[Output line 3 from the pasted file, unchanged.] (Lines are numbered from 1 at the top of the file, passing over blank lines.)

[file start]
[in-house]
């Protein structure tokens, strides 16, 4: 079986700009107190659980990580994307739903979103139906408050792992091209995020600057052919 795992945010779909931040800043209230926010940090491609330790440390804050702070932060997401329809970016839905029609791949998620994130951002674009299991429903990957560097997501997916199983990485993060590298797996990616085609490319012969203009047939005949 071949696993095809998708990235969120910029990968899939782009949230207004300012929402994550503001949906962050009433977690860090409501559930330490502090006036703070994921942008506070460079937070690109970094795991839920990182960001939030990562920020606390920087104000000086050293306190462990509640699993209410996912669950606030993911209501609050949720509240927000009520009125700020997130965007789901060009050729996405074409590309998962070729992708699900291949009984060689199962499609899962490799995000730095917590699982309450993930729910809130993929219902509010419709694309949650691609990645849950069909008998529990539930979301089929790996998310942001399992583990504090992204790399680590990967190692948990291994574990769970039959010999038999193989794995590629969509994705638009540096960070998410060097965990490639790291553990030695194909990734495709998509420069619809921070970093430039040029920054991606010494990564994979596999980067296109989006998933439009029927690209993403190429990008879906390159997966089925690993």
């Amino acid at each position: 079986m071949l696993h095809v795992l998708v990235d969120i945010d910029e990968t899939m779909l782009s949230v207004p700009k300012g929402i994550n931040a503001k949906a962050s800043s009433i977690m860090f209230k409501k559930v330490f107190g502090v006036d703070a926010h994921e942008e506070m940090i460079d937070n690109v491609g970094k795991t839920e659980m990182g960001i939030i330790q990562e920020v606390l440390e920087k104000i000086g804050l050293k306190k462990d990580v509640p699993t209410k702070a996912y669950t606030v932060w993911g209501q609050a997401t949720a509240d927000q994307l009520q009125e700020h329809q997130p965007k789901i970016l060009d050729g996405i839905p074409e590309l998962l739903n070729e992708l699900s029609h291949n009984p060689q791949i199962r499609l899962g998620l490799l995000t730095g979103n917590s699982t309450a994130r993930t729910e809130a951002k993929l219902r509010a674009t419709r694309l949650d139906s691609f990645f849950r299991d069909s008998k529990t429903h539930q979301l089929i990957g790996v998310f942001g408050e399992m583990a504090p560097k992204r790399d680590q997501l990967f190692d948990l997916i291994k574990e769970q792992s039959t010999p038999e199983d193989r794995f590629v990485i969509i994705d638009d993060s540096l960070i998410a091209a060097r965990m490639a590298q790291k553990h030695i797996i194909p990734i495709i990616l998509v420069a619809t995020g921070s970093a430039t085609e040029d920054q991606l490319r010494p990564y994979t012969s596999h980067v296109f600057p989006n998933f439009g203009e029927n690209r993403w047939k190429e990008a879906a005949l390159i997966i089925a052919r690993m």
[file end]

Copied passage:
């Amino acid at each position: 079986m071949l696993h095809v795992l998708v990235d969120i945010d910029e990968t899939m779909l782009s949230v207004p700009k300012g929402i994550n931040a503001k949906a962050s800043s009433i977690m860090f209230k409501k559930v330490f107190g502090v006036d703070a926010h994921e942008e506070m940090i460079d937070n690109v491609g970094k795991t839920e659980m990182g960001i939030i330790q990562e920020v606390l440390e920087k104000i000086g804050l050293k306190k462990d990580v509640p699993t209410k702070a996912y669950t606030v932060w993911g209501q609050a997401t949720a509240d927000q994307l009520q009125e700020h329809q997130p965007k789901i970016l060009d050729g996405i839905p074409e590309l998962l739903n070729e992708l699900s029609h291949n009984p060689q791949i199962r499609l899962g998620l490799l995000t730095g979103n917590s699982t309450a994130r993930t729910e809130a951002k993929l219902r509010a674009t419709r694309l949650d139906s691609f990645f849950r299991d069909s008998k529990t429903h539930q979301l089929i990957g790996v998310f942001g408050e399992m583990a504090p560097k992204r790399d680590q997501l990967f190692d948990l997916i291994k574990e769970q792992s039959t010999p038999e199983d193989r794995f590629v990485i969509i994705d638009d993060s540096l960070i998410a091209a060097r965990m490639a590298q790291k553990h030695i797996i194909p990734i495709i990616l998509v420069a619809t995020g921070s970093a430039t085609e040029d920054q991606l490319r010494p990564y994979t012969s596999h980067v296109f600057p989006n998933f439009g203009e029927n690209r993403w047939k190429e990008a879906a005949l390159i997966i089925a052919r690993m």